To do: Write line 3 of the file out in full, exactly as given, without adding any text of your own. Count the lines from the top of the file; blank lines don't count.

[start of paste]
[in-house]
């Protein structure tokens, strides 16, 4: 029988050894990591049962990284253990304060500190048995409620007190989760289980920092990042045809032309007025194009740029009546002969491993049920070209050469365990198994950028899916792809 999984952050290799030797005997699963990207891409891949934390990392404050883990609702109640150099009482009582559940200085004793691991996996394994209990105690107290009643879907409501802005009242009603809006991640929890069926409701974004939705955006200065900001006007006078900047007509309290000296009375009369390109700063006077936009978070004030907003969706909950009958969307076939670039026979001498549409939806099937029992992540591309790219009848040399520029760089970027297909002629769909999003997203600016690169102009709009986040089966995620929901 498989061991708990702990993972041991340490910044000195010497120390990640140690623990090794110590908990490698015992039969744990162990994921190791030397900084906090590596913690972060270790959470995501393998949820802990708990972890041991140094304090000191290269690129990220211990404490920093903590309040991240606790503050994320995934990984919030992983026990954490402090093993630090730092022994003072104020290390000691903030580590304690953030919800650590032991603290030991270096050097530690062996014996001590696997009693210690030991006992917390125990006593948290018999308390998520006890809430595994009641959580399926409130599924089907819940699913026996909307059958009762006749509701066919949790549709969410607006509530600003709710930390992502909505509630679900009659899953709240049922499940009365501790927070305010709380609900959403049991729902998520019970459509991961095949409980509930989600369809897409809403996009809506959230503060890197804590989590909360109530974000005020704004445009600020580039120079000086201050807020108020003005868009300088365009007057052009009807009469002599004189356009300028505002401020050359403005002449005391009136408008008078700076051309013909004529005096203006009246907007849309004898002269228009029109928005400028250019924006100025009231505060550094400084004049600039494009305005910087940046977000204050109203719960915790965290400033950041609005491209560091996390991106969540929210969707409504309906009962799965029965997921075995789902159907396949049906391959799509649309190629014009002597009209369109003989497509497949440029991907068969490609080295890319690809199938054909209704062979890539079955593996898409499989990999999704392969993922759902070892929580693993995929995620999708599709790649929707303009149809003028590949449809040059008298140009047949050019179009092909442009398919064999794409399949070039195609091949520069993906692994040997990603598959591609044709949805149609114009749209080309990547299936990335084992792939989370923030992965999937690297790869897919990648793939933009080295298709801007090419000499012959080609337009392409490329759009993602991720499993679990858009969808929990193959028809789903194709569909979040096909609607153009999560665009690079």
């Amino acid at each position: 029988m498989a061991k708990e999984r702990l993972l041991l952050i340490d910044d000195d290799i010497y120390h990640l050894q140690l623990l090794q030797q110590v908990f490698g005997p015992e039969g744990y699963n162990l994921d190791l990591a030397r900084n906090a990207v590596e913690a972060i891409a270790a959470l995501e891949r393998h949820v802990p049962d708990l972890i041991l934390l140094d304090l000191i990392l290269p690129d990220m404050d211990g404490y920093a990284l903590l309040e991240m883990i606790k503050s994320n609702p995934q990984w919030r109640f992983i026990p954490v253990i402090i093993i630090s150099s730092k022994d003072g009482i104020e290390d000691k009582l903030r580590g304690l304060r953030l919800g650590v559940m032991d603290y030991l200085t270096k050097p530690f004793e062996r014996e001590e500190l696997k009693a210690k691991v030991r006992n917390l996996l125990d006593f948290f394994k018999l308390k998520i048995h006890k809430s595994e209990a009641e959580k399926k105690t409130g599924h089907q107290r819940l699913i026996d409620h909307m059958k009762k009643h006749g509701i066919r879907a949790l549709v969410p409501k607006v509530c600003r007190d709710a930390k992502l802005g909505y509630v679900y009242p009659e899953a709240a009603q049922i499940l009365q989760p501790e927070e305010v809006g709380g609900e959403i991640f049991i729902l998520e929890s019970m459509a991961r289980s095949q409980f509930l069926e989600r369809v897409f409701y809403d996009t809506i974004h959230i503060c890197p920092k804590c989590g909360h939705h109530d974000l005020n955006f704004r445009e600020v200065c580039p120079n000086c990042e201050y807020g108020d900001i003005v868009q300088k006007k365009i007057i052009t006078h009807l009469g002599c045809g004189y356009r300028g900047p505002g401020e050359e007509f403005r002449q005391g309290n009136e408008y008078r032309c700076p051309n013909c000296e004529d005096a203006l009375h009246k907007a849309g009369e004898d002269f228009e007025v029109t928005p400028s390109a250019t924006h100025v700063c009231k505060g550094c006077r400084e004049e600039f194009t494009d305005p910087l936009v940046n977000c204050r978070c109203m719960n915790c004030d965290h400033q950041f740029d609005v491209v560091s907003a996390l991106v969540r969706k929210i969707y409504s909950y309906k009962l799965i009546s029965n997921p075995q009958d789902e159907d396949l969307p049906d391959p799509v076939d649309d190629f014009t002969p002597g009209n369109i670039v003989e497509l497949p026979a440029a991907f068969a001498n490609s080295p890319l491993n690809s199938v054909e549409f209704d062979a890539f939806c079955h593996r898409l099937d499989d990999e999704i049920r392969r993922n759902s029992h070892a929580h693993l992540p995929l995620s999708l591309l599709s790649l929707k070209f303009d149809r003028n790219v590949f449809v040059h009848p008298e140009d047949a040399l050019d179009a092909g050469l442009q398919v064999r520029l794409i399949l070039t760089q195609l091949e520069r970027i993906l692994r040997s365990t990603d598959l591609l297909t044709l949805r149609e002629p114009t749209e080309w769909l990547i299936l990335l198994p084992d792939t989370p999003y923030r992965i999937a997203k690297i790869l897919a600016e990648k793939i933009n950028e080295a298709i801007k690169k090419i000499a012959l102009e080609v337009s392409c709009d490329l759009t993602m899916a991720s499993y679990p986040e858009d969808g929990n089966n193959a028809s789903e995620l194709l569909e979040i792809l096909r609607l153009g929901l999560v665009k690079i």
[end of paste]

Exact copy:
């Amino acid at each position: 029988m498989a061991k708990e999984r702990l993972l041991l952050i340490d910044d000195d290799i010497y120390h990640l050894q140690l623990l090794q030797q110590v908990f490698g005997p015992e039969g744990y699963n162990l994921d190791l990591a030397r900084n906090a990207v590596e913690a972060i891409a270790a959470l995501e891949r393998h949820v802990p049962d708990l972890i041991l934390l140094d304090l000191i990392l290269p690129d990220m404050d211990g404490y920093a990284l903590l309040e991240m883990i606790k503050s994320n609702p995934q990984w919030r109640f992983i026990p954490v253990i402090i093993i630090s150099s730092k022994d003072g009482i104020e290390d000691k009582l903030r580590g304690l304060r953030l919800g650590v559940m032991d603290y030991l200085t270096k050097p530690f004793e062996r014996e001590e500190l696997k009693a210690k691991v030991r006992n917390l996996l125990d006593f948290f394994k018999l308390k998520i048995h006890k809430s595994e209990a009641e959580k399926k105690t409130g599924h089907q107290r819940l699913i026996d409620h909307m059958k009762k009643h006749g509701i066919r879907a949790l549709v969410p409501k607006v509530c600003r007190d709710a930390k992502l802005g909505y509630v679900y009242p009659e899953a709240a009603q049922i499940l009365q989760p501790e927070e305010v809006g709380g609900e959403i991640f049991i729902l998520e929890s019970m459509a991961r289980s095949q409980f509930l069926e989600r369809v897409f409701y809403d996009t809506i974004h959230i503060c890197p920092k804590c989590g909360h939705h109530d974000l005020n955006f704004r445009e600020v200065c580039p120079n000086c990042e201050y807020g108020d900001i003005v868009q300088k006007k365009i007057i052009t006078h009807l009469g002599c045809g004189y356009r300028g900047p505002g401020e050359e007509f403005r002449q005391g309290n009136e408008y008078r032309c700076p051309n013909c000296e004529d005096a203006l009375h009246k907007a849309g009369e004898d002269f228009e007025v029109t928005p400028s390109a250019t924006h100025v700063c009231k505060g550094c006077r400084e004049e600039f194009t494009d305005p910087l936009v940046n977000c204050r978070c109203m719960n915790c004030d965290h400033q950041f740029d609005v491209v560091s907003a996390l991106v969540r969706k929210i969707y409504s909950y309906k009962l799965i009546s029965n997921p075995q009958d789902e159907d396949l969307p049906d391959p799509v076939d649309d190629f014009t002969p002597g009209n369109i670039v003989e497509l497949p026979a440029a991907f068969a001498n490609s080295p890319l491993n690809s199938v054909e549409f209704d062979a890539f939806c079955h593996r898409l099937d499989d990999e999704i049920r392969r993922n759902s029992h070892a929580h693993l992540p995929l995620s999708l591309l599709s790649l929707k070209f303009d149809r003028n790219v590949f449809v040059h009848p008298e140009d047949a040399l050019d179009a092909g050469l442009q398919v064999r520029l794409i399949l070039t760089q195609l091949e520069r970027i993906l692994r040997s365990t990603d598959l591609l297909t044709l949805r149609e002629p114009t749209e080309w769909l990547i299936l990335l198994p084992d792939t989370p999003y923030r992965i999937a997203k690297i790869l897919a600016e990648k793939i933009n950028e080295a298709i801007k690169k090419i000499a012959l102009e080609v337009s392409c709009d490329l759009t993602m899916a991720s499993y679990p986040e858009d969808g929990n089966n193959a028809s789903e995620l194709l569909e979040i792809l096909r609607l153009g929901l999560v665009k690079i």